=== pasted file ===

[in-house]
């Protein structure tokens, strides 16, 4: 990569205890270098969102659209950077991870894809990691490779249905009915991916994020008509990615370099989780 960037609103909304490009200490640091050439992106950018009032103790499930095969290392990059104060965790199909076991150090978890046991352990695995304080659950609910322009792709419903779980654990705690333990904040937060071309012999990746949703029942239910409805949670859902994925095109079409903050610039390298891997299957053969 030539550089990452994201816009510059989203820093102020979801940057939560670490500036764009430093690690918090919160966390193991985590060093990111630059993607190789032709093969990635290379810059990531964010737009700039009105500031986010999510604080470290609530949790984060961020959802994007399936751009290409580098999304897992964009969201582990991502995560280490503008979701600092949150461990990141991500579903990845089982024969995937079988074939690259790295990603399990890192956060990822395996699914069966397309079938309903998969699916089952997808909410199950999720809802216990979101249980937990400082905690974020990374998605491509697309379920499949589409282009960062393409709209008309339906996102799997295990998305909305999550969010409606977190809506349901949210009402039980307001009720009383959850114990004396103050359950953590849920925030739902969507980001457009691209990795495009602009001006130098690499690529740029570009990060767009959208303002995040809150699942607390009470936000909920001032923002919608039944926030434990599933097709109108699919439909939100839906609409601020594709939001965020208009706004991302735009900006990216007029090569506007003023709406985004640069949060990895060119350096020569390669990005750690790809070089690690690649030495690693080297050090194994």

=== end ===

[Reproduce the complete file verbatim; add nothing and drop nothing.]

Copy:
[in-house]
């Protein structure tokens, strides 16, 4: 990569205890270098969102659209950077991870894809990691490779249905009915991916994020008509990615370099989780 960037609103909304490009200490640091050439992106950018009032103790499930095969290392990059104060965790199909076991150090978890046991352990695995304080659950609910322009792709419903779980654990705690333990904040937060071309012999990746949703029942239910409805949670859902994925095109079409903050610039390298891997299957053969 030539550089990452994201816009510059989203820093102020979801940057939560670490500036764009430093690690918090919160966390193991985590060093990111630059993607190789032709093969990635290379810059990531964010737009700039009105500031986010999510604080470290609530949790984060961020959802994007399936751009290409580098999304897992964009969201582990991502995560280490503008979701600092949150461990990141991500579903990845089982024969995937079988074939690259790295990603399990890192956060990822395996699914069966397309079938309903998969699916089952997808909410199950999720809802216990979101249980937990400082905690974020990374998605491509697309379920499949589409282009960062393409709209008309339906996102799997295990998305909305999550969010409606977190809506349901949210009402039980307001009720009383959850114990004396103050359950953590849920925030739902969507980001457009691209990795495009602009001006130098690499690529740029570009990060767009959208303002995040809150699942607390009470936000909920001032923002919608039944926030434990599933097709109108699919439909939100839906609409601020594709939001965020208009706004991302735009900006990216007029090569506007003023709406985004640069949060990895060119350096020569390669990005750690790809070089690690690649030495690693080297050090194994």